0

You could do a simple for loop over all the PID's associated with the specific process name, like this: $ for i in $( ps ax | awk '/[m]yName/ {print $1}' ); do kill ${i}; done This will kill all processes that contain the word: myName.


1

With a command's name use: pkill -9 myscript If you are looking for a string in the command line: kill -9 $(ps ax | grep myName | fgrep -v grep | awk '{ print $1 }') I have to warn you: the above command can send a SIGKILL signal to more than one process.


0

A simple loop in a script: #! /bin/bash start=$SECONDS while (( SECONDS - start < 3600 )) do sleep 10m pgrep -f test &>- || exit done echo success SECONDS is a special variable in bash that contains the number of seconds since the script has started. pgrep test checks for a process named test. If it doesn't find one, we exit the script. ...


1

You can use a while loop; here i am using pgrep to check if the process is running: #!/bin/bash counter=0 while :; do [ "$counter" -eq 6 ] && break if pgrep <process_name> &>/dev/null; then echo "Success !!" (( counter += 1 )) sleep 10m else echo "Process not running..exiting !!" break ...


20

You can use the killall command to send a SIGSTOP signal to all processes matching a given name to freeze them and later send SIGCONT the same way to thaw them again. First find out the process name using pgrep -l SEARCH_PATTERN: $ pgrep -l chrom 13010 chromium-browse 13036 chromium-browse 13038 chromium-browse 13153 chromium-browse 13166 chromium-browse ...


7

To suspend, try: killall -SIGTSTP chromium-browser If this does not work, try the forceful version: killall -SIGSTOP chromium-browser. Either way, to continue use killall -SIGCONT chromium-browser. I tried with Firefox and it worked. Do note however, that if you click buttons in Chromium while it is suspended it will execute that stuff once you continue ...


2

You can try the following (in a Terminal): ps aux | grep gedit Then you'll see something like this: barend 7166 5.3 1.0 722620 39044 ? Sl 16:19 0:00 gedit Write down the number 7166 (or whatever number it is) and then do: kill -STOP 7166 That will suspend execution of the process. It won't immediately free the memory used by it, but ...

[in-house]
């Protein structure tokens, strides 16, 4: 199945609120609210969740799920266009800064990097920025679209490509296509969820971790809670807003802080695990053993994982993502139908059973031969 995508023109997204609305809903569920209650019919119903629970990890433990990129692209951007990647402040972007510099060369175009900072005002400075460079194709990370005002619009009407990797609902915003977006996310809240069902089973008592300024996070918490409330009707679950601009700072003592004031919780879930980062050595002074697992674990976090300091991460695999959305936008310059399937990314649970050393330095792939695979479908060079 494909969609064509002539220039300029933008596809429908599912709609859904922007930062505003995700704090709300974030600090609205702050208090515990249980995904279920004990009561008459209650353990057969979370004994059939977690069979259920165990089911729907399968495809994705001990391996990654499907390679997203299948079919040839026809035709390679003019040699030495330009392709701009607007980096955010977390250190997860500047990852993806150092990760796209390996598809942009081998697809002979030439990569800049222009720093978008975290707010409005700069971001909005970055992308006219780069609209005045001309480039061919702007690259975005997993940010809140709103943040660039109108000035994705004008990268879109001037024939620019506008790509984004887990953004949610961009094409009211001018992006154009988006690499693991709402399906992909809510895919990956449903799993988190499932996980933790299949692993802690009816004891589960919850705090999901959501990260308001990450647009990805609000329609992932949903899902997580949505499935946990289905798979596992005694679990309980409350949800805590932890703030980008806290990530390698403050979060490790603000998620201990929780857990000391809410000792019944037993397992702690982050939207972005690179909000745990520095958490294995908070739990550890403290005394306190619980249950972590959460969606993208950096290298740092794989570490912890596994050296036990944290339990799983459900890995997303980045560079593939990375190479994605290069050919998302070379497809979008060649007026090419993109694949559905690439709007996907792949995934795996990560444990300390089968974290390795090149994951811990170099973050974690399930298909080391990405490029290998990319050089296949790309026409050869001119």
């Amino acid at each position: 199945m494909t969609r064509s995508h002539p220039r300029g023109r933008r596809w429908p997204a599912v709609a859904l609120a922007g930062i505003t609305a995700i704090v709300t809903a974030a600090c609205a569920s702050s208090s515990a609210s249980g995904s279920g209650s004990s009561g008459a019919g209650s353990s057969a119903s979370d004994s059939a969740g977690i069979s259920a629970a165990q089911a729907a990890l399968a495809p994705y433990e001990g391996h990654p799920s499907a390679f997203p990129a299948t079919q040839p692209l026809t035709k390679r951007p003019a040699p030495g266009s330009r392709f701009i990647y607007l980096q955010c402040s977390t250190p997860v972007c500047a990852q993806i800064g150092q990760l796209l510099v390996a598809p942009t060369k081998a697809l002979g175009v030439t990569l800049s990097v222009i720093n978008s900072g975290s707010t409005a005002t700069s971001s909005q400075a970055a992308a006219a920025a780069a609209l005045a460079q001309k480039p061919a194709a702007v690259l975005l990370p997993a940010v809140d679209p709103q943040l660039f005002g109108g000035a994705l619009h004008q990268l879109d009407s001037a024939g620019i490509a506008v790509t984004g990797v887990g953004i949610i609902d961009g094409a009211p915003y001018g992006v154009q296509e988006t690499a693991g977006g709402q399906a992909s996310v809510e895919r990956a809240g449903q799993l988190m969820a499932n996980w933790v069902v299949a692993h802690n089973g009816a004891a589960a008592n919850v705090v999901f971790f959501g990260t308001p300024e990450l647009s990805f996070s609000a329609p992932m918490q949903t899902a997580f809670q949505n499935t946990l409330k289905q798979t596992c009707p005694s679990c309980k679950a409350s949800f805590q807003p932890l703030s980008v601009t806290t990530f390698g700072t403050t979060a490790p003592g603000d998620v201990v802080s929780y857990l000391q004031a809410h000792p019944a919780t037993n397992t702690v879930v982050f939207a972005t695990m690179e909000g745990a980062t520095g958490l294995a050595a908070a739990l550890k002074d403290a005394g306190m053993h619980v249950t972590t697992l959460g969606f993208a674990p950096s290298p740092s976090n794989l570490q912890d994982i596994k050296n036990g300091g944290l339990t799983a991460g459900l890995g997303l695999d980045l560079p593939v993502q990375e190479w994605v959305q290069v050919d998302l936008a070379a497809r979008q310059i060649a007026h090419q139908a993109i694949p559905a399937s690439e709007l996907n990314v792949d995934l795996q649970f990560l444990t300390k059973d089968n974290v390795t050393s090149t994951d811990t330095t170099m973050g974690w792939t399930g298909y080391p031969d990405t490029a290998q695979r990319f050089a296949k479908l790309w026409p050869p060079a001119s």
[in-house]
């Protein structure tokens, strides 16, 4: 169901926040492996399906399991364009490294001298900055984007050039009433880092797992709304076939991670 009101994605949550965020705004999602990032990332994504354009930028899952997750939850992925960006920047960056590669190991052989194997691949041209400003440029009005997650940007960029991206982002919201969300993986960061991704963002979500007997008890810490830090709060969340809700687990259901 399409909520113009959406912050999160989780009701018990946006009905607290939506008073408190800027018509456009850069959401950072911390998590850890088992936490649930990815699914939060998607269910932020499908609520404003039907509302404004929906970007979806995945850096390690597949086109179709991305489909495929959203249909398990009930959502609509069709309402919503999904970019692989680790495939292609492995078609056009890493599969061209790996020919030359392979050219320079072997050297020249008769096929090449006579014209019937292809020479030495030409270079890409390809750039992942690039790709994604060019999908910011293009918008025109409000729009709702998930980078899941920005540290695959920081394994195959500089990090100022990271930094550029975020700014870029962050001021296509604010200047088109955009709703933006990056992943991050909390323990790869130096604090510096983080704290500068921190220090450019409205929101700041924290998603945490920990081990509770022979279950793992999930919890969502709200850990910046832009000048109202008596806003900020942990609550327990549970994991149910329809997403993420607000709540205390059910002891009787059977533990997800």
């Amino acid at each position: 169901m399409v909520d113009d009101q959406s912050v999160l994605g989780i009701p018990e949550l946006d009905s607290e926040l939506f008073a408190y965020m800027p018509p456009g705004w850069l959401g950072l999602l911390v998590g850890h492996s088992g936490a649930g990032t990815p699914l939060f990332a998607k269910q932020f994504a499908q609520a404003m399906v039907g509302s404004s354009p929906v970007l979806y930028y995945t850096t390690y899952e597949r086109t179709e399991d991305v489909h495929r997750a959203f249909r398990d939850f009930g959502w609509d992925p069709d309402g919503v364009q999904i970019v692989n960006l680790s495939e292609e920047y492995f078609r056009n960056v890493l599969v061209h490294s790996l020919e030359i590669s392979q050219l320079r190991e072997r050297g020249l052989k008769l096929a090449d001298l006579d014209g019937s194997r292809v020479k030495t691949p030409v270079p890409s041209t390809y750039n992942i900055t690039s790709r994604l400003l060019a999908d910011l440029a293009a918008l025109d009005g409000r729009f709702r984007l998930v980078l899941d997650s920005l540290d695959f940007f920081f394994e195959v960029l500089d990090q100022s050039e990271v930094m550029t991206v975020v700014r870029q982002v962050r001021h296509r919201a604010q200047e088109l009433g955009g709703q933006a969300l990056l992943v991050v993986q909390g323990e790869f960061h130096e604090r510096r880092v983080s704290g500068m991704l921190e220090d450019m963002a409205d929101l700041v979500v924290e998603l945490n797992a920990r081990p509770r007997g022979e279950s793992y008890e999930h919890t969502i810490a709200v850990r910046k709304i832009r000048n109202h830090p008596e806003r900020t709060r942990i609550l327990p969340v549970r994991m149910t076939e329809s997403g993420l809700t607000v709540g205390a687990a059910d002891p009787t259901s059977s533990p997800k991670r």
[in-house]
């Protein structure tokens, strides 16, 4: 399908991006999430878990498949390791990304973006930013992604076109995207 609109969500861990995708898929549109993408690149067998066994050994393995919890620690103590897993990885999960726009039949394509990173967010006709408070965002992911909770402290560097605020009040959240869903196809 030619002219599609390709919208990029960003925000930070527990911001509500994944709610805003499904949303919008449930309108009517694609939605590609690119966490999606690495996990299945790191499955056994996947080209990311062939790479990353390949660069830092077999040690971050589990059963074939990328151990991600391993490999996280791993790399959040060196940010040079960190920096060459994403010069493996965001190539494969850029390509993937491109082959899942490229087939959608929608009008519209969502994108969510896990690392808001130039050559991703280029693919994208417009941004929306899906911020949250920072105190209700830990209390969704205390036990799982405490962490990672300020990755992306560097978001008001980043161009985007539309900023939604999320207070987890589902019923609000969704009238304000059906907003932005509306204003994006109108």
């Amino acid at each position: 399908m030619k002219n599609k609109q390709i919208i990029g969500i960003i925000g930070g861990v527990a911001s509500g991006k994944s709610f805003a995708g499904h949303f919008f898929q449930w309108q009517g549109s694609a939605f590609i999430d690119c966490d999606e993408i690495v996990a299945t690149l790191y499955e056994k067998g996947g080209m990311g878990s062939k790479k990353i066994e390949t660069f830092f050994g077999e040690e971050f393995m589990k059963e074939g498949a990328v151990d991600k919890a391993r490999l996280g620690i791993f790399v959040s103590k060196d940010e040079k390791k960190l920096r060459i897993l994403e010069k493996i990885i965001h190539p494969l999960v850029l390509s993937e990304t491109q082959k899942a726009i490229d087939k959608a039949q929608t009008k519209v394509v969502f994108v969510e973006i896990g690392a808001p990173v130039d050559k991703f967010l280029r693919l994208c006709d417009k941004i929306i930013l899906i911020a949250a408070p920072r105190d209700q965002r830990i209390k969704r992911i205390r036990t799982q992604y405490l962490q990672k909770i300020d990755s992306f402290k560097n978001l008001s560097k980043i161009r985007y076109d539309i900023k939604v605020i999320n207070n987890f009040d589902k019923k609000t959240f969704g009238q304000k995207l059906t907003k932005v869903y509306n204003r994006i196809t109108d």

1

In Unix , there are two things files Process "files has places and processes have life" by Kaare Christian A running file that is executed as a program is termed as process (set of instructions). Processes have children, parents, and grandchildren (no, I am not joking :) ) To see all the current processes, press Ctrl+Alt+T and enter ps. For more ...


2

When you issue a command or execute a shell script in any Unix-like operating system, you start, or create, a process. In short, a process is an instance of a running program. Attributes of processes include a process-id (pid) and a parent process-id (ppid), and there are others. Processes are also associated with a terminal (tty) from which they were ...


0

The easiest way I've found is using the pidof command: renice <new niceness> -p $(pidof <process name>) found from: http://www.commandlinefu.com/commands/view/4614/renice-by-name For your situation, probably put that command into crontab -e (as root) with whatever period you want (say every 30 mins). It seems like you should find the root ...


0

First, get the PIDs of the processes: pgrep google-chrome To kill all the google-chrome processes with PIDs greater than say, 4500: kill -9 $(pgrep google-chrome | awk '$1>4500') Example output: ron@ron:~$ pgrep sleep 3956 4656 4978 4992 ron@ron:~$ kill -9 $(pgrep sleep | awk '$1>4500') [2] Killed sleep 1000 [3]- Killed ...